In my opinion, he should and does indeed have a right to be granted some access and some part in the life of his own flesh and blood unless he is indeed a danger to her or you. Your little girl fears over having her father be a part of her life can and in my opinion should be reduce by your efforts.

Short of a time machine where you could go back and change who father your daughter you can not turn a stepfather into her biological father. This comment is coming from a man who is a stepfather who love his wife children and now grandchildren as must as any biological father could but I am still not the biological father or grandfather no matter how I might wish if was otherwise.

If is an uncomfortable situation but one that will not be make better by trying to wave a magic wand to removed the gentleman from your and her life.

A month visit indeed seem over the top but a week visit where he could have a few meetings with his daughter with you along seem not unreasonable.


0 Replies
 
engineer
 
  1  
Reply Fri 29 Jan, 2010 09:29 am
@fdustwings,
Can you help us out with more details? What are his legal rights now? Does he have visitation rights or some level of joint custody? If he has legal rights, then you must at least honor those unless you have a reasonable fear for your child (and it doesn't sound like that is the case.)
BillRM
 
  1  
Reply Fri 29 Jan, 2010 12:27 pm
@engineer,
Engineer it would be far better for her daughter if she can work this out with the man without getting the legal system involved.

If he can not be shown to be a danger to his child then even a man with a prison record have a right to see his child but what a sad road it would be if he needed to end up in court to enforce that right.



engineer
 
  1  
Reply Fri 29 Jan, 2010 12:39 pm
@BillRM,
I agree, that's why I'm asking. I'm not sure if she is asking about legal demands from her ex or requests. If he has legal rights, she should honor those immediately. If he has no legal rights, then she has a lot more freedom.
BillRM
 
  1  
Reply Fri 29 Jan, 2010 01:06 pm
@engineer,
Her freedom is limited, as even with no current courts orders existing he does indeed have legal rights to see his child and all he need to do is to file with the local family court system to enforce those rights, unless a court already had found reasons to end his parental rights and that seem highly unlikely.

That would be a costly road to follow in terms of dollars and emotions for everyone and she would be far better off to reach an agreement with the man if possible.

From the content of her first posting she seem to wish to shut him out of his daughter life and replaced him with her current partner and that is not going to happen under our legal system unless it can be proven he is a danger to his child.


engineer
 
  1  
Reply Fri 29 Jan, 2010 01:38 pm
@BillRM,
We're in agreement. Fdustwings needs to determine / admit what her ex's rights are and comply. If, for some reason, he has no rights then the picture is different.
fdustwings
 
  1  
Reply Fri 29 Jan, 2010 04:54 pm
@engineer,
The bio-dad has no legal rights. And I have never once posted the fact that this other man was ever gonna replace the bio-dad. He is who is is and I have no prob w the talking or even meeting. Its the long visition that we have a prob with. You have got to understand this man has never had a relationship with my daughter. She is 10 and knows really nothing of this man. My partner has been her daddy is all ways besides bio- this I understand. I am not trying to earse this other man just protecting my children. If something where to happen to me my children should stay together in a loving family. I know nothing of this bio-dad anymore. Remember he has been in jail or prison over half her life. No calls nor letters to my daughter. This man very well could have changed his life around. Good for him, but at the same time he has 2 other daughters out there and he has not contacted them at all. So I am leery why now and why her. My job as a parent is to protect and make my chi;dren feel secure. This does not make scence to me and until he shows some sort of proof he has changed and real reasons why he popped out of the blue, phone calls ( when my daughter feels she can) is where is starts.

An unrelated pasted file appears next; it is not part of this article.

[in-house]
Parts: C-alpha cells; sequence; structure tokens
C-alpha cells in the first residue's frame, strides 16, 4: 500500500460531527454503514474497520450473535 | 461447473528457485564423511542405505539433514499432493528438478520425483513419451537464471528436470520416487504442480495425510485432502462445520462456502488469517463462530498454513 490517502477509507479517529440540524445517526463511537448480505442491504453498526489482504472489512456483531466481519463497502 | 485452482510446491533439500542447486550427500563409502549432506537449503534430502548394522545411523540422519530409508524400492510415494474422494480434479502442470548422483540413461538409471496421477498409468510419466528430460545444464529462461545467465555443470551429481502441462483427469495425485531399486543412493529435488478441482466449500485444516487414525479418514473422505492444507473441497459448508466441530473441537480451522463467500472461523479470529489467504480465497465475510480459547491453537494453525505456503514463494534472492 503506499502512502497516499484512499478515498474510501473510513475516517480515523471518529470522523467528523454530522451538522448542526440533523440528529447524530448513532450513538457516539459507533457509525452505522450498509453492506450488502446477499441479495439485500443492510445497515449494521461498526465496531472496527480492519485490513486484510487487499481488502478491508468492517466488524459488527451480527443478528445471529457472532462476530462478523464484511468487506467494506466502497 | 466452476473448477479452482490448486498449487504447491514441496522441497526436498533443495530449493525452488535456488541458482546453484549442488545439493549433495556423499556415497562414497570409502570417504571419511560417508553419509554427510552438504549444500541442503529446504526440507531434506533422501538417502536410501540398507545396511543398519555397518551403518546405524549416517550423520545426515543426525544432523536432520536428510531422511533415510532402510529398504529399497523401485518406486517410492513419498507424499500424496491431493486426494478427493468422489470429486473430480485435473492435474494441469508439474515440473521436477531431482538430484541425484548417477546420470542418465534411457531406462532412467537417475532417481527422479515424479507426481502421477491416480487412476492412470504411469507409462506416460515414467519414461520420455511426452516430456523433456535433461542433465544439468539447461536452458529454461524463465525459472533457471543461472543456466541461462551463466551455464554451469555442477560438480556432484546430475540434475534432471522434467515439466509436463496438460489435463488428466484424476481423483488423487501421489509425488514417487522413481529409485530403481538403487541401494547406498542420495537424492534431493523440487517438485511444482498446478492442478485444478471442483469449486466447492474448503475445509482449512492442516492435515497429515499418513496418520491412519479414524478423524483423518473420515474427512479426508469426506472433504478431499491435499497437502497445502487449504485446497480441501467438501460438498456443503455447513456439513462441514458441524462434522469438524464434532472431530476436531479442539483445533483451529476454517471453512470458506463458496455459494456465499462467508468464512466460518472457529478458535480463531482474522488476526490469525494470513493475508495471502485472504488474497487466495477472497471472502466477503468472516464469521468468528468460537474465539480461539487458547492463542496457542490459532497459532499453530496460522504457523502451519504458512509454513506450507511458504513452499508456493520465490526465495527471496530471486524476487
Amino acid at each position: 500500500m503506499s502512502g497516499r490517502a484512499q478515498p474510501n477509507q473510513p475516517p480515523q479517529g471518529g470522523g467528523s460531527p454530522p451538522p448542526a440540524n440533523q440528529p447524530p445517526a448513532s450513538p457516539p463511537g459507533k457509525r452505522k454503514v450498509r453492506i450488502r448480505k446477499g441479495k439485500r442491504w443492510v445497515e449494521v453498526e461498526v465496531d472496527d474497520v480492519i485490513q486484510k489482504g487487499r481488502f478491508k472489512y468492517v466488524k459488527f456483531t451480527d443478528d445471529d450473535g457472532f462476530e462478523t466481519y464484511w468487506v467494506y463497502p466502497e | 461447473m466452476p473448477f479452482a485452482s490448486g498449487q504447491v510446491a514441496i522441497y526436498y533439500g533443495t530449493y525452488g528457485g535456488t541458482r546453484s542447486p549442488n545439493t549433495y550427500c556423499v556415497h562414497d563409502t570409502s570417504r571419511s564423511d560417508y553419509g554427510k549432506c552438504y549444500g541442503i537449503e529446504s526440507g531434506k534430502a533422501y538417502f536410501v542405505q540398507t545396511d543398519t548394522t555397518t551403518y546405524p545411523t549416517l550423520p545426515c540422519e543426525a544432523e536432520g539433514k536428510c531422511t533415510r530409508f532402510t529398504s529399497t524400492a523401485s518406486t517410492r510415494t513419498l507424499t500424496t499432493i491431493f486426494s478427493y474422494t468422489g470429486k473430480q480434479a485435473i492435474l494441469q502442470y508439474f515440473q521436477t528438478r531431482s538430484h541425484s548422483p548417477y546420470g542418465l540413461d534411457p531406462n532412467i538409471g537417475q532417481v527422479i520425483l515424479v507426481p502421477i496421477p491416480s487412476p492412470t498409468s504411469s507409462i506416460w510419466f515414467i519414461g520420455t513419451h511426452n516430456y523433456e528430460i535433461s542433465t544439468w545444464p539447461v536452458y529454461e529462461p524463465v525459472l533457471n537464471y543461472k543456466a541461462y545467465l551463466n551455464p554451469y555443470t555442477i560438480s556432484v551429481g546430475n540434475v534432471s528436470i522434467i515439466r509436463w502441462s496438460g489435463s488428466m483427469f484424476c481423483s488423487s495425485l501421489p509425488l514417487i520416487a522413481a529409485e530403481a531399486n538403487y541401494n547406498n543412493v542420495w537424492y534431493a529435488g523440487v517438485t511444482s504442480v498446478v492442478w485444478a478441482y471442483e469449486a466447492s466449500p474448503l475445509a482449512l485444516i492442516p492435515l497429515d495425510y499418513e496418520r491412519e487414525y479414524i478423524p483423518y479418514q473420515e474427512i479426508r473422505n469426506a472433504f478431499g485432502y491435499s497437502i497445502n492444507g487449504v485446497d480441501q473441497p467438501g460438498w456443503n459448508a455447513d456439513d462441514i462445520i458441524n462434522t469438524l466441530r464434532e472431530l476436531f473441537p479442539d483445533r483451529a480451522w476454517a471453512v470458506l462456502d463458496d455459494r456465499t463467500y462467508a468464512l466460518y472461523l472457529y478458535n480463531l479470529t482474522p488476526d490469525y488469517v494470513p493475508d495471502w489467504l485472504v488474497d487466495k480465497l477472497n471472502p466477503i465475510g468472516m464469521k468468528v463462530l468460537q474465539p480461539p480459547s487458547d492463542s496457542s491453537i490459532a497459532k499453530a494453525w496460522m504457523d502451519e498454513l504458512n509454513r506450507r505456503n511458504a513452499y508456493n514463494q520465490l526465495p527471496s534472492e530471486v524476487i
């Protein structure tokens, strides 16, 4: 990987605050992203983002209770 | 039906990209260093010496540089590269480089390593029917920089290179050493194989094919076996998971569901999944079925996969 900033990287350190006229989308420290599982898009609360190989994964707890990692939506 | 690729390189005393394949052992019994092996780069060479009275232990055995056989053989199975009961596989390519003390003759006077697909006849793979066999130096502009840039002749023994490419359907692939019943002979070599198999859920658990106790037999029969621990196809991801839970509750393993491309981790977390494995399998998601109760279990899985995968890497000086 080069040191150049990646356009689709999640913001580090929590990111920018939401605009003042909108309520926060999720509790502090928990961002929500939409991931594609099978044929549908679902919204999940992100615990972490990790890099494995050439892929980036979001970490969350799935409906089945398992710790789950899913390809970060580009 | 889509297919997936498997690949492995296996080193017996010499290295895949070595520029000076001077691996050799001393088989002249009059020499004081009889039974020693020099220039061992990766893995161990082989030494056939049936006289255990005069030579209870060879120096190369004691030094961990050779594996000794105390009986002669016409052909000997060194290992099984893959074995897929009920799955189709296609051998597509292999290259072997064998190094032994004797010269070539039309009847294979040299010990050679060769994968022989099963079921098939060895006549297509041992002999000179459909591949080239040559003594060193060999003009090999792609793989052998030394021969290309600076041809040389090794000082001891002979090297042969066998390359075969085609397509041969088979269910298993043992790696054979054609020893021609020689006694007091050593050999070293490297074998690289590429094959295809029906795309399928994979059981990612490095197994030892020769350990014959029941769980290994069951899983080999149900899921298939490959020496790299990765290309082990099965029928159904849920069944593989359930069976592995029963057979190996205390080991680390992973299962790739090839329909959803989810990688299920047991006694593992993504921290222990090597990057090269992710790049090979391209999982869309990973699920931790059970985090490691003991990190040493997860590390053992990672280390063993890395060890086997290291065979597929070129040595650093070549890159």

BillRM
 
  1  
Reply Fri 29 Jan, 2010 08:15 pm
@fdustwings,
Your first posting concerning your current partner desiring to adopt her seem to indicate to me a wish to shut the man out and the man might not at this time have any court orders however as the bio-dad a trip to the local family courts would likely grant him such orders. There is a different between having legal rights and having court orders at this moment. Is this man listed as the father on her birth cert. by the way as if not then he had a slightly longer road to travel to gain a court order needing to prove first to the court that he is the father.

Now you have zero and I mean zero obligation to host him during a visit to your state/area so if he is going to be in your area for a month so what? Your posting about his long visit is therefore somewhat confusing to me as surely you do not mean that he is expecting you to be hosting him for that period of time.

I would suggest being upfront with him about your concerns in any case and offering him a few visits with you and your partner supervising with the child during the time he is in your area and that is all.